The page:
Apr. 1st, 2013

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Didn’t complete as much fiction last month as the previous couple, mainly because I followed a couple of very promising job leads to a positive conclusion.  Continued zipping through and enjoying Lois McMaster Bujold’s “Vorkosigan Saga” in March.  Finished the latest five works in internal chronological order, and I have to say the series as a whole is one of the best collections of science fiction I’ve ever encountered.  LMB’s writing is what I would describe as “deceptively simple.”  Her prose is an easy and fast read, her dialogue smooth and witty, and her character voices consistent, and within all of that she touches on some deep and complex topics and original science fiction ideas.

A Civil Campaign – Lois McMaster Bujold, 3/4/13.  Heavily inspired, by the author’s own admission, by 19th-century romantic fiction such as works by Austen, Bronte, etc., this one takes the story of several major characters getting together in relationships and works in a rather disgusting (to me) but still interesting science fiction concept.  Miles courts the woman with whom he fell in love in Komarr, and hilarity ensues.

“Winterfair Gifts” – Lois McMaster Bujold, 3/4/13.  Miles and Ekaterin get married, but an assassination attempt complicates the day before the wedding.  Told from the point of view of Roic, one of Miles’ senior armsmen, it also features one of my favorite characters from Miles’ Dendarii Mercenaries, Taura.

Diplomatic Immunity – Lois McMaster Bujold, 3/7/13.  Miles must investigate an incident in “quaddiespace,” the area of the wormhole nexus occupied by the zero-gravity four-armed humanoids introduced in Falling Free, and he almost gets killed again.  I liked seeing Bel Thorne again, and the quaddies, and it’s clear Ekaterin has already figured out how to handle her manic husband.

Captain Vorpatril’s Alliance – Lois McMaster Bujold, 3/10/13.  I think this 2013 Hugo nominee for Best Novel is a worthy potential winner.  Miles’ cousin Ivan is the lead point of view in this one, and I was pleasantly surprised that he makes a great alternative main character, so, if LMB has indeed, as she has worried, “written Miles into a corner,” there is still so much more potential in the universe she has created.  I’d also like to see things from other time periods, such as the start and end of Barrayar’s “Time of Isolation,” but I know she needs to have well-defined characters.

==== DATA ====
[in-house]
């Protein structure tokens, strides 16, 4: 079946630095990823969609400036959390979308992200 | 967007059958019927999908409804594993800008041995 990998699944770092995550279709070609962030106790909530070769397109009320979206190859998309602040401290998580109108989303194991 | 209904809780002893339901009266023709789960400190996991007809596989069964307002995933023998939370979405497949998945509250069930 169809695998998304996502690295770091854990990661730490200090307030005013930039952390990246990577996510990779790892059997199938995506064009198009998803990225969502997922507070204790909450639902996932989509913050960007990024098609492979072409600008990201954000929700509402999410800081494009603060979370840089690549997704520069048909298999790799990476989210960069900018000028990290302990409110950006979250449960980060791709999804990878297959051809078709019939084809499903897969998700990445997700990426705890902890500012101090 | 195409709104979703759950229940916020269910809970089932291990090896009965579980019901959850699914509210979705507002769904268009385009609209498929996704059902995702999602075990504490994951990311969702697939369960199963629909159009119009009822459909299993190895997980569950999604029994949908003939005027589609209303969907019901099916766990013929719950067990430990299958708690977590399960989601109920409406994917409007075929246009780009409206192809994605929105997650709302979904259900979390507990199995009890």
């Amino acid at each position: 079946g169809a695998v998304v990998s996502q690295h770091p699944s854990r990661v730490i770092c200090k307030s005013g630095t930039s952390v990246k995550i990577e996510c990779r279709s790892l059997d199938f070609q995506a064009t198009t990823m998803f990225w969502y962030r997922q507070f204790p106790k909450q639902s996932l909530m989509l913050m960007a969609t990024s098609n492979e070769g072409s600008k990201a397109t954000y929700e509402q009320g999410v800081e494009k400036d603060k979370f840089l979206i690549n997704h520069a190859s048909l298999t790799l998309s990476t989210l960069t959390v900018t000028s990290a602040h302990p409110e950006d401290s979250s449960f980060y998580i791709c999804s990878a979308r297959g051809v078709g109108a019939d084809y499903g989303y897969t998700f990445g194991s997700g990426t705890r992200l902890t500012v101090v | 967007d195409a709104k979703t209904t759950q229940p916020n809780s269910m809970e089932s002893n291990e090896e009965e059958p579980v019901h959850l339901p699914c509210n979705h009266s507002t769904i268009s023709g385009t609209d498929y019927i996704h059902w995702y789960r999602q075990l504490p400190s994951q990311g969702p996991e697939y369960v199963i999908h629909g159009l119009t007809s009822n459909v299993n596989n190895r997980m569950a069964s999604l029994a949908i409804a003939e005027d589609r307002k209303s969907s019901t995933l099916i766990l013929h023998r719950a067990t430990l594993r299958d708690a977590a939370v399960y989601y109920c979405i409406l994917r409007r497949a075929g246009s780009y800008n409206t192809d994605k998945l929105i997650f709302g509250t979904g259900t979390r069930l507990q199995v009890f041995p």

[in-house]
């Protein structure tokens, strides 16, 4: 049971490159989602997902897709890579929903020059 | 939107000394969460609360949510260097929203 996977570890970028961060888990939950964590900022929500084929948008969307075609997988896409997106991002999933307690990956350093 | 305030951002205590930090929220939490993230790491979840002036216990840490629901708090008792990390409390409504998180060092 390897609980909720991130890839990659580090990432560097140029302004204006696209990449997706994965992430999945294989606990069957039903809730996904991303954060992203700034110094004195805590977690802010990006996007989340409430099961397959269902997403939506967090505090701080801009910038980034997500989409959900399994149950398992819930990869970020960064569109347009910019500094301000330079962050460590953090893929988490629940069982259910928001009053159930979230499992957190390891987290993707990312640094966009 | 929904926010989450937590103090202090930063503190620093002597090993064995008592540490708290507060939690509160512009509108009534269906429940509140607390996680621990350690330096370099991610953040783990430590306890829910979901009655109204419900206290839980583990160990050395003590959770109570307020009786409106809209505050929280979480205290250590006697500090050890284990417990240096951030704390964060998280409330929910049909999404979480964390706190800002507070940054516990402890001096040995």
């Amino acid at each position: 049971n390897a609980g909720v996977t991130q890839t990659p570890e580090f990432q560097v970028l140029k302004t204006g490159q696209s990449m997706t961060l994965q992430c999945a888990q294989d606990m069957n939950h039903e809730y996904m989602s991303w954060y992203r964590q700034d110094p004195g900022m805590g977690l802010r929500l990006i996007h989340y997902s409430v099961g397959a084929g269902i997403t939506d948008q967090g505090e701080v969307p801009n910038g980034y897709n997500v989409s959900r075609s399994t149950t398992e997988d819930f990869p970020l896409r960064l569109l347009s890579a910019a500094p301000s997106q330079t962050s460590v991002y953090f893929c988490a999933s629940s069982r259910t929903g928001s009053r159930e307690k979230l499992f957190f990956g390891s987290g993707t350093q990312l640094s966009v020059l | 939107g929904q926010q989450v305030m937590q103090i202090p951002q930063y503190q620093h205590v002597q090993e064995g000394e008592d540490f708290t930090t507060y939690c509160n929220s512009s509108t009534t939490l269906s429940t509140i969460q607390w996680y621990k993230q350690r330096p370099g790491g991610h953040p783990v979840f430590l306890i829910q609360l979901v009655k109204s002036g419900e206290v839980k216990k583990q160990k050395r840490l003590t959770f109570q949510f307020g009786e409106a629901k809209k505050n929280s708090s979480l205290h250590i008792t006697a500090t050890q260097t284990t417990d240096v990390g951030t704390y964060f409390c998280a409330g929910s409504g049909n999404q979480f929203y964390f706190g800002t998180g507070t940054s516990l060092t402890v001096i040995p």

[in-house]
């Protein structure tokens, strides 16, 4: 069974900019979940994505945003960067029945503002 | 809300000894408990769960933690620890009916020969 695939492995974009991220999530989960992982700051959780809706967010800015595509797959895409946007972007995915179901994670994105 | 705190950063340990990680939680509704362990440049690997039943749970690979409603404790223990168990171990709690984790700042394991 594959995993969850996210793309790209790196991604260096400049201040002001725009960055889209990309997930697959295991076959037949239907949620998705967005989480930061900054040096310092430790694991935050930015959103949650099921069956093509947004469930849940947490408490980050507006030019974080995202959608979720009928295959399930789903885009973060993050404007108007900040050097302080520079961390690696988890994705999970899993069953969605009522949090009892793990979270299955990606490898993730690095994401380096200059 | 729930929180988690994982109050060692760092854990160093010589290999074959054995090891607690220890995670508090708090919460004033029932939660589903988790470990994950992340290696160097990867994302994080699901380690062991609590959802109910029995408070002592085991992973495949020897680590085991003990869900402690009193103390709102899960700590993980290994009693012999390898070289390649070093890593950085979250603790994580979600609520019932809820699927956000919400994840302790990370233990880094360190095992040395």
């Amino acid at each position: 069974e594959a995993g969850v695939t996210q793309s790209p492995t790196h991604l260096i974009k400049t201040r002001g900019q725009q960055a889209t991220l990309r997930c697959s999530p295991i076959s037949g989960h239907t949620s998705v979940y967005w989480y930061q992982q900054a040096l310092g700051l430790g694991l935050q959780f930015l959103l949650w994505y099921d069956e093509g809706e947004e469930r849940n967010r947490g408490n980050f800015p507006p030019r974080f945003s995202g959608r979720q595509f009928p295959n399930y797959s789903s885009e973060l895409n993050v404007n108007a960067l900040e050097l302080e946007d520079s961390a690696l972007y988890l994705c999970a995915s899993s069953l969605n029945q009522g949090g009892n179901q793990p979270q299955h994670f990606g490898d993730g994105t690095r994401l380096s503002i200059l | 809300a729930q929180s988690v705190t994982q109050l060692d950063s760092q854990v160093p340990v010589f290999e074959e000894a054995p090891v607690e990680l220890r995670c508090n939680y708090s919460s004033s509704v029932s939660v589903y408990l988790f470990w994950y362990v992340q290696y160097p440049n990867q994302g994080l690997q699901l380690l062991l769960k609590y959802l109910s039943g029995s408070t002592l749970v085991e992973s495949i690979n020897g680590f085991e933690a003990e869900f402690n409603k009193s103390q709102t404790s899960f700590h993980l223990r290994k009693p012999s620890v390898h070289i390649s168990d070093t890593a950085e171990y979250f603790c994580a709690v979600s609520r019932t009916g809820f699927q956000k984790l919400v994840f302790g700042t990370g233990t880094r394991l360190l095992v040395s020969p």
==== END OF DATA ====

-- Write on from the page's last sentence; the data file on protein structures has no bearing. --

Cryoburn – Lois McMaster Bujold, 3/13/13.  Miles investigates a plot on a planet that specializes in freezing and reviving the dead and near-dead.  I liked much of the story, but I was a bit disappointed that Miles’ original reason for his trip was a bit of a MacGuffin, or I just didn’t understand its resolution.  Well-written otherwise, though, and, sad though the ending was, I loved how LMB handled the “Aftermaths” epilogue from five different points of view, especially Emperor Gregor’s.

After March 13, I started Kim Stanley Robinson’s Red Mars, the first in a trilogy (that continues with Green Mars and Blue Mars).  A couple of friends have read all three, with different opinions on the two sequels, though both enjoyed the first installment.  Another friend is reading Red Mars as well, and I’m a bit behind her.  I have so far made it only to page 153, almost 30% through, and I’m enjoying it very much so far.  Haven’t touched it in a couple of weeks because of interviews, road trips, more interviews, and preparing to move to another state.  May not get much more fiction reading done in April, either, but once we’re settled in State College, I hope to get back to it again.  I noticed KSR’s more recent 2312 is also among this year’s Hugo Best Novel nominations, and is on my to-read list as well, but I think I want to complete the Mars trilogy first.

Originally published at Abnormality Locality. You can comment here or there.

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